Now, that's just my opinion based on my own experience, and observing others over 40+ years. Unfortunately, Pew only has data for 10 years, and data vs. anecdotal stories are comparing apples and oranges. We'll see where it sits in 10-20 years, I guess.

    June 13, 2012 at 9:30 am |
    • Rational Libertarian

      It's fear of the unknown which turns people back to religion when they get old.

      June 13, 2012 at 9:34 am |
    • NoTheism

      being a 'believer' and a conservative are not mutually inclusive... one can be a conservative without believe in the supernatural and so on.

      June 13, 2012 at 9:35 am |
    • TexanSwagger86

      Actually the older tend to be wiser but dumber too. There's a difference.

      June 13, 2012 at 9:38 am |
    • tacc2

      You're right about older people going back to their faith. People start to age and see the end of their life is imminent. Being the ego obsessed species that we are, they just can't imagine a world where they simply wink out and no longer exist. Enter the fairy tales about the afterlife. It's rather depressing that people are so thewless.

      June 13, 2012 at 9:41 am |
    • Rynomite

      I'm an athiest that votes Republican. I work hard for a living, make lots of money, and recognize that I don't like to share with the poor. Since there is no viable libertarian party, I vote money. Imagine the irony that the party that best represents my economic inetrests just happens to be the one with all the wack job fundies....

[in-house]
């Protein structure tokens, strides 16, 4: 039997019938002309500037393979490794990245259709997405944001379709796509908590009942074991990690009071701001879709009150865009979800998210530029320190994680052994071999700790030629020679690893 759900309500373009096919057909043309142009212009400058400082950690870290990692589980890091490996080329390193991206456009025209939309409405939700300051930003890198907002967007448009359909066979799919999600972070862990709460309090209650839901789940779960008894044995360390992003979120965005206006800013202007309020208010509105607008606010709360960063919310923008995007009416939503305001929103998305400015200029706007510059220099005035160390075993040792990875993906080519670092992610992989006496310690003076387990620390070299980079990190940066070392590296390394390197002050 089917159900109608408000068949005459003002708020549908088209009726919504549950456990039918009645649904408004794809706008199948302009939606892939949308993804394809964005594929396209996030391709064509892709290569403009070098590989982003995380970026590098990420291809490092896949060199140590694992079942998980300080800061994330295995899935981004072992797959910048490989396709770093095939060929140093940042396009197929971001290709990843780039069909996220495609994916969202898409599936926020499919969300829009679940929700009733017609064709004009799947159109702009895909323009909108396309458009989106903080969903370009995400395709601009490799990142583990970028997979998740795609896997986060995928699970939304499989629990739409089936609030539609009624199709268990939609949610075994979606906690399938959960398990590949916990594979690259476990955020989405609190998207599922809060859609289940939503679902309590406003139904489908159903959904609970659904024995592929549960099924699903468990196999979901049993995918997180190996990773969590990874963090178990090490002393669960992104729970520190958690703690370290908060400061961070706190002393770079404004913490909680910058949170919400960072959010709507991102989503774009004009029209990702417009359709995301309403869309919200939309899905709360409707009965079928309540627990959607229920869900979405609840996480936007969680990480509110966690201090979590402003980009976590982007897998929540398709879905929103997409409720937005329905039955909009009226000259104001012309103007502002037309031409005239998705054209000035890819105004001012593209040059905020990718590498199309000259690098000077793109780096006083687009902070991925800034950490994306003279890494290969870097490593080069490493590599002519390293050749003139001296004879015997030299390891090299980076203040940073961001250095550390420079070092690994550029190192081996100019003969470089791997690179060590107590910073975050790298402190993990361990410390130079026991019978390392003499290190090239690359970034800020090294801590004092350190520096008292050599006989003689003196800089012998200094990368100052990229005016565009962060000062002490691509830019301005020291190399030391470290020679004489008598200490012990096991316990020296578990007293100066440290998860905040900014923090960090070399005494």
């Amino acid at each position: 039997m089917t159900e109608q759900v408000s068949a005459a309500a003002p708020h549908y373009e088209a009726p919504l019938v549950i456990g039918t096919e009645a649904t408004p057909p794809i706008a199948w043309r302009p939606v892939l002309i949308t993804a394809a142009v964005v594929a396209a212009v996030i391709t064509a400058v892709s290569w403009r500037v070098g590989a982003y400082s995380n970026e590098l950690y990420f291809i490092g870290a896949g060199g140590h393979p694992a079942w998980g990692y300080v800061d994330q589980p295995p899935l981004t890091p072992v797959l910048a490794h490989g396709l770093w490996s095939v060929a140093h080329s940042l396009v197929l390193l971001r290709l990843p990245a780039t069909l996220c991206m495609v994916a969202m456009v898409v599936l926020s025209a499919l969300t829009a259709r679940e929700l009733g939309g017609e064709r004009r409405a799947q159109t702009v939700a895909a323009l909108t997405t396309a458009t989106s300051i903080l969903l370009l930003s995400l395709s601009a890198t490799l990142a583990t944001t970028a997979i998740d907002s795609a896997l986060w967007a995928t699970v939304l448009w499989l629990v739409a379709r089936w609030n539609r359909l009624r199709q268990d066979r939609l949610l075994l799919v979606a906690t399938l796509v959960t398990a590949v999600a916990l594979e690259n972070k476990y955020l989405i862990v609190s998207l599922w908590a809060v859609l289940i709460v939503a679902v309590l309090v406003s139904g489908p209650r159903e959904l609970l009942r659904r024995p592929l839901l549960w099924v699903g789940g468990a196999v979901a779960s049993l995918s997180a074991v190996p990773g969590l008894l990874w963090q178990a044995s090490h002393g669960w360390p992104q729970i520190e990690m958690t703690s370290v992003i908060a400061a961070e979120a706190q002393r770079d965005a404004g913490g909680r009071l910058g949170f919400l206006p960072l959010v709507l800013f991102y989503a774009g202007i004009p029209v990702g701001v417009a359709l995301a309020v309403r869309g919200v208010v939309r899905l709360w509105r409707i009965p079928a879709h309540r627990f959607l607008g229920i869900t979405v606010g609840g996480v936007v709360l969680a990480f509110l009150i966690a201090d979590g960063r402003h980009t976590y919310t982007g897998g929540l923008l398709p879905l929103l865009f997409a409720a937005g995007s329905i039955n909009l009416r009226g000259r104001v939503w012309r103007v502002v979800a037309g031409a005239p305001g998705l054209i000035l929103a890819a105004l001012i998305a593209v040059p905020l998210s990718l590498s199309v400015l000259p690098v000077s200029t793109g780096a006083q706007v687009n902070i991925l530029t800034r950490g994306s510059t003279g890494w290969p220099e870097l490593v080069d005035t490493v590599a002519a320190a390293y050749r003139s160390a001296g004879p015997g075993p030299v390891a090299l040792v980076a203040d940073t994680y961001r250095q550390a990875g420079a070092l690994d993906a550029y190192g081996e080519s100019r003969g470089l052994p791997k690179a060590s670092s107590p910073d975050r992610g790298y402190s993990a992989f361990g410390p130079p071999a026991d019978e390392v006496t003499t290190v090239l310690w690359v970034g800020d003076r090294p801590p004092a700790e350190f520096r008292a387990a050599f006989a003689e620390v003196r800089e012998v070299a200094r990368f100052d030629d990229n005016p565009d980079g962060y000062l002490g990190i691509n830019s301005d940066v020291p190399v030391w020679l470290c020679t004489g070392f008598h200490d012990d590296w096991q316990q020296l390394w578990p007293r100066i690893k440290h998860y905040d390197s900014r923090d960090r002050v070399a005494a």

June 13, 2012 at 9:43 am |
    • Milton

      It isn't wisdom, but neurotic existential angst that drives old people to religion. When you have one foot in the grave, it isn't comforting to know that you will take an eternal dirt nap and become food for worms–no seeing your dead relatives, no embrace of god's love–just the abyss of emptiness and the sweet knowledge that all of your organic parts will ultimately be reused in another organism as part of nature's eternal recycling program. We are literally all reincarnated (through decomposition and absorption by other organisms). We are immortal (we all carry DNA in our bodies that has passed from one generation to the next without fail for at least 3.8 billion years) and our souls live on (through the memories of our living relatives, our good work while we are alive, and technology such as photos and digital video). Science has proven religion to be correct–but if you are expecting to eat bon bons on a cloud and have conversations with a personal god, when you are dead, good luck. It isn't going to happen.